Radicals

Radicals are 214 combinations of well-defined sets of strokes that have a ‘basic’ meaning. For example:


radical



meaning
one
two
man, human


radical



meaning
power
rice field
rain



Every kanji has one radical that gives it its general meaning. Thus, we can classify any kanji according to this one radical it has. Actually, radicals were originally selected to classify and index the kanjis in the kangxi dictionary, published in 1716. Still today, some Japanese and Chinese dictionaries are organized by radicals.

Besides being able to use radical-based dictionaries, learning radicals is useful because they are a basic blocks of all kanjis. We can view kanjis as a random set of meaningless strokes, and learn them the hard way, by repetition, or we can view them as an organized set of meaningful radicals, each one adding some meaning to the kanji. The second way is much easier.

We often refer to the radicals by number. In the tables below, the number of a radical in a given row and column, i.e., (row, column), is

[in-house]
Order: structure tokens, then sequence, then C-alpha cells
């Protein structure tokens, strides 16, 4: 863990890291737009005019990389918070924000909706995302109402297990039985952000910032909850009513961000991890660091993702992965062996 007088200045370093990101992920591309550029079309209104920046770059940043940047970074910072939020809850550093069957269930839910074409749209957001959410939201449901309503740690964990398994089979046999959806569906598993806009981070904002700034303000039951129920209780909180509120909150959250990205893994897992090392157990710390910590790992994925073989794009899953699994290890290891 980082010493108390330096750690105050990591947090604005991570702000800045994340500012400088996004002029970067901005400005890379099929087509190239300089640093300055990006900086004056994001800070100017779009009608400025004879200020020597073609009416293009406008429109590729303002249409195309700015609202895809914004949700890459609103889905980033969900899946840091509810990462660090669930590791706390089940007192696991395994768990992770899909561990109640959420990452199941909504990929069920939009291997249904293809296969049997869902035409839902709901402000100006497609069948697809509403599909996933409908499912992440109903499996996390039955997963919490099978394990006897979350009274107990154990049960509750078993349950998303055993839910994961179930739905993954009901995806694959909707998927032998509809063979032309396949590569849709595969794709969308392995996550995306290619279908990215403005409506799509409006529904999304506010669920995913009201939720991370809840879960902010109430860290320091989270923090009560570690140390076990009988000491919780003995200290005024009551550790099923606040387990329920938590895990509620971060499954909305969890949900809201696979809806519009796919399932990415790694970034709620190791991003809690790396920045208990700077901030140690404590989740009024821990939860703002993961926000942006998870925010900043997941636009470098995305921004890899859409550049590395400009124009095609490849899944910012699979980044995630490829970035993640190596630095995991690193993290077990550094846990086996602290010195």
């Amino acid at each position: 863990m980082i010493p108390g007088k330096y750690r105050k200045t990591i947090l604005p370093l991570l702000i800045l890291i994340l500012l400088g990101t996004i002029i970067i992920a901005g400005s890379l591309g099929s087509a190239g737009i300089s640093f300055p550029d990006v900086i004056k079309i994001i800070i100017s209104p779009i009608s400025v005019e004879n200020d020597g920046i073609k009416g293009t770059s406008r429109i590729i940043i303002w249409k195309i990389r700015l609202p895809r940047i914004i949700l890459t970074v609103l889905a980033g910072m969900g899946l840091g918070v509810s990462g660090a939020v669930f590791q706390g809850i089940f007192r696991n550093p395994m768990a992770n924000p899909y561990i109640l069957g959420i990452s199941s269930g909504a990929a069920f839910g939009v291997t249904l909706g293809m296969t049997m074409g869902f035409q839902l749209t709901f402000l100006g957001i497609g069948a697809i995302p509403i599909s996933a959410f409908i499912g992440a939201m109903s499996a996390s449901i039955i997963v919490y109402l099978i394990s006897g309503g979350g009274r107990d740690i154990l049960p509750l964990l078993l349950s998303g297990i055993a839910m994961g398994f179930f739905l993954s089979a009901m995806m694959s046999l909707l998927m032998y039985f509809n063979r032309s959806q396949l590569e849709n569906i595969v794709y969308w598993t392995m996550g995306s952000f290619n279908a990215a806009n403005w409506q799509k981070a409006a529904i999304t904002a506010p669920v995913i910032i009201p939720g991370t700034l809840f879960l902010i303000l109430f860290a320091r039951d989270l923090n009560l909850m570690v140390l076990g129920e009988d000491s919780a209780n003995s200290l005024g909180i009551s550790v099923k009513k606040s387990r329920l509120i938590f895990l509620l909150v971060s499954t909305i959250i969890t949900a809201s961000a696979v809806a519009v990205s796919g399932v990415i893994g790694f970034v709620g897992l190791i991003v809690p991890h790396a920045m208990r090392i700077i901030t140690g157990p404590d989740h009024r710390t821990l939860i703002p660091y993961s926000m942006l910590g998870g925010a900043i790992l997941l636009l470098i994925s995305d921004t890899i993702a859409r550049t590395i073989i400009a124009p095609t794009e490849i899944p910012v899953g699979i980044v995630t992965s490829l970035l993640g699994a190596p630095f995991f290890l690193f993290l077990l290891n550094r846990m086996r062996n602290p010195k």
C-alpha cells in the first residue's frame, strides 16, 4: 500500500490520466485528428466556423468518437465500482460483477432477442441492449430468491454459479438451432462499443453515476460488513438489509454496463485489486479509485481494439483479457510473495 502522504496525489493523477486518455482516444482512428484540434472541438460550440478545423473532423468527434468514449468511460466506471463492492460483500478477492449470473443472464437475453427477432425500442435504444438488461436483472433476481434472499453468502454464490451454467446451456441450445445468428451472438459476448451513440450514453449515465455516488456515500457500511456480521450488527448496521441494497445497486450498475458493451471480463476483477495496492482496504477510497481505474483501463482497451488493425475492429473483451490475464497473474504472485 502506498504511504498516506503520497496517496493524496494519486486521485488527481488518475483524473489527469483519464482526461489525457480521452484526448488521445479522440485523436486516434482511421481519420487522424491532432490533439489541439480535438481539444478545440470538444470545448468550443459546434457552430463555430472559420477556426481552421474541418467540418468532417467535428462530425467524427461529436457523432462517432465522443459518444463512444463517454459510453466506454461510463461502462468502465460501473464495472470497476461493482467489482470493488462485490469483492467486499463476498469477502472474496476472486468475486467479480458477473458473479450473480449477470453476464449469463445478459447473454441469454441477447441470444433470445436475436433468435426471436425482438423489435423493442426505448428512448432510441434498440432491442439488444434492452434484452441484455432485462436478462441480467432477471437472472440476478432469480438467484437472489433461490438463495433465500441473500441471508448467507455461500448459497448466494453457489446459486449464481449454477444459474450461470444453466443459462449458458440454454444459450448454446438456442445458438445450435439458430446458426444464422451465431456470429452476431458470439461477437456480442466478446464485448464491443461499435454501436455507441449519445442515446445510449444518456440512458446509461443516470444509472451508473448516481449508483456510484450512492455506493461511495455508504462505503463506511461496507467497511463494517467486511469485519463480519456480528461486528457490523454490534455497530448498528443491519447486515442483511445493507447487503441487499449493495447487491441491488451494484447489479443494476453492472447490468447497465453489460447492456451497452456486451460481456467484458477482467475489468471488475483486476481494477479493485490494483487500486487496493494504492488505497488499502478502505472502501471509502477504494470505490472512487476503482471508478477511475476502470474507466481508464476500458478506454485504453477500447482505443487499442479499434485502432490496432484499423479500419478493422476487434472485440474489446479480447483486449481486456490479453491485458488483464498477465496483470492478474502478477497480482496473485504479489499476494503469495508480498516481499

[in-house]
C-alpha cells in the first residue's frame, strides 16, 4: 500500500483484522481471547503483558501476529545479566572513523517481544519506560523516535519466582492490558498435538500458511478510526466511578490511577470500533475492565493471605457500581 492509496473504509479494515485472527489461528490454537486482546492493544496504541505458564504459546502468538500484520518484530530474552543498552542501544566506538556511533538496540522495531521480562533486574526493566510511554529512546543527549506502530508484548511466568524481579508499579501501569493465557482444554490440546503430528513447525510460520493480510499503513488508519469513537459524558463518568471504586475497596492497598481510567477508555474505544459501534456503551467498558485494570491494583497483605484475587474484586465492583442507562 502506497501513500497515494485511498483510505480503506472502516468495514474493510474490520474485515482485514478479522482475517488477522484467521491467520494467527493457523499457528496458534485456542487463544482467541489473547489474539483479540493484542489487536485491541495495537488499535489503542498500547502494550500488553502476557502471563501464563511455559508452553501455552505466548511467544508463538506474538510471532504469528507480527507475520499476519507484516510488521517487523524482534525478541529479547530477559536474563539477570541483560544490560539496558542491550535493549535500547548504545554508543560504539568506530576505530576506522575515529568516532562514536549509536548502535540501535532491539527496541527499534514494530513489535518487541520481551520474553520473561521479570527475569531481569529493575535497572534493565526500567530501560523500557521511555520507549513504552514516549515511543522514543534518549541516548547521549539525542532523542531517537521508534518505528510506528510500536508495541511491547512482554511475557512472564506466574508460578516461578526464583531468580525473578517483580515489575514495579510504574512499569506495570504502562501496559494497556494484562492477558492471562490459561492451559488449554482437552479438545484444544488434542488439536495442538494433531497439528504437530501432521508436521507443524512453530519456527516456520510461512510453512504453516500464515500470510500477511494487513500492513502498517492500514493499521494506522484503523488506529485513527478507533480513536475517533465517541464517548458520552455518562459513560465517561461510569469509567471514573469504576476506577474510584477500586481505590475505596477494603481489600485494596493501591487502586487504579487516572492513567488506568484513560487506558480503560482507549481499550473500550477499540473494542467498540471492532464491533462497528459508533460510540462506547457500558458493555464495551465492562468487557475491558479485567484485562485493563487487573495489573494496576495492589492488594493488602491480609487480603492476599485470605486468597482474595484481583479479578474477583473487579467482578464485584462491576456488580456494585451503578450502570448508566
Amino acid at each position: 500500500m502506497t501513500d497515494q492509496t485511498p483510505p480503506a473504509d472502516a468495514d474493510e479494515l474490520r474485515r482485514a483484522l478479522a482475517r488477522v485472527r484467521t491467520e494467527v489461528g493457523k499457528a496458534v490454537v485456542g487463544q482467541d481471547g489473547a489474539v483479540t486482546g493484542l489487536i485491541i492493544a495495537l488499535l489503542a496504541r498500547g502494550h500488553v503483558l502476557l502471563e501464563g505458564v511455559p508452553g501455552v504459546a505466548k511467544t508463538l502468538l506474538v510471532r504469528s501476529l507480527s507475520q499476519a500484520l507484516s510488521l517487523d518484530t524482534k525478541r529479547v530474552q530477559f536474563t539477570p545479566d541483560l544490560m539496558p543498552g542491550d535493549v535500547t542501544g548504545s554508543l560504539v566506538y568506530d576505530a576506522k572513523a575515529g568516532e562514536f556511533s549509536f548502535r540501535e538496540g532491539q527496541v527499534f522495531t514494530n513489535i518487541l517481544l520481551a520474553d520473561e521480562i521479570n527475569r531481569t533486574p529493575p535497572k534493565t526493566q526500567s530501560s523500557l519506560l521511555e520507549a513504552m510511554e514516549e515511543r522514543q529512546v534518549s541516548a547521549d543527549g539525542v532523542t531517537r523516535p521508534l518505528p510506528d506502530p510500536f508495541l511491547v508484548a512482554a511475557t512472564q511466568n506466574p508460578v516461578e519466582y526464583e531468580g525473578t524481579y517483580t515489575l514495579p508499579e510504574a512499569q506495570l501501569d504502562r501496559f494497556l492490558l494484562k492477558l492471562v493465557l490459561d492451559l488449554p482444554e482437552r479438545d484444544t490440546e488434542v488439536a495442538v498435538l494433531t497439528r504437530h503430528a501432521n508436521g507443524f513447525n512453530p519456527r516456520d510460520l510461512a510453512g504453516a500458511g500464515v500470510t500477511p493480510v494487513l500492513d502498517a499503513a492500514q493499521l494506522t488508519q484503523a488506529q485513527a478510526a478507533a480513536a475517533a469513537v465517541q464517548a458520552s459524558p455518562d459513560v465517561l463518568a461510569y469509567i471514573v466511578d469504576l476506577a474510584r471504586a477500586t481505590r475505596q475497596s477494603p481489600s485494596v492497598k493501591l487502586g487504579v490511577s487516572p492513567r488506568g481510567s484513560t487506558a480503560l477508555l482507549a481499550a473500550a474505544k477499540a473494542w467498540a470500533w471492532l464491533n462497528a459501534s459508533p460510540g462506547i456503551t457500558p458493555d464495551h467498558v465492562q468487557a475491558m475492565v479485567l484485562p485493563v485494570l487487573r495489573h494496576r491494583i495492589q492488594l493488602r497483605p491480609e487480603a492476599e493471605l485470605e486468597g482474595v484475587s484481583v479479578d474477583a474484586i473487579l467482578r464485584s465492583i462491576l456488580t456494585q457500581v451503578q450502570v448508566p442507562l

$$\mbox{radical No.} = (\mbox{row} \times 10) + \mbox{column}$$

Thus, for example, the radical for ‘mountain’, , is in (4,6), i.e., row 4, column 6, so it is radical 46, and the radical for ‘water’, , is radical 85, so we will find it in (8,5), i.e., row 8, column 5.

Without further ado, the following are the 214 kangxi radicals, ordered by their number of strokes (wikipedia, unicode):

Overwhelming? Of course… at first sight. However, they are a huge help in understanding and writing kanjis and, unlike the kanas, there is no good reason to learn them all at once. Let’s see them again, more carefully, and get to know them a bit better.

The first thing to know about radicals is that although there are only 214 of them, many appear in different forms, although they often resemble each other. For example, we can find the radical #5 written as ⼄, 乚, ⺄, or 乛; the last three variations are fragments from the first one so, of course, they resemble each other. Likewise, both ⼈ and ⺅ are variations of the radical #9. Thus, a better table of reference for radicals would include these variations:

0 1 2 3 4 5 6 7 8 9
0 丿

𠂉
1

2
3
4



5 广
6
0 1 2 3 4 5 6 7 8 9
7
8


9
10
11
12




13
0 1 2 3 4 5 6 7 8 9
14
⺿


15
16

17
18
19 鹿
20
21



0 1 2 3 4 5 6 7 8 9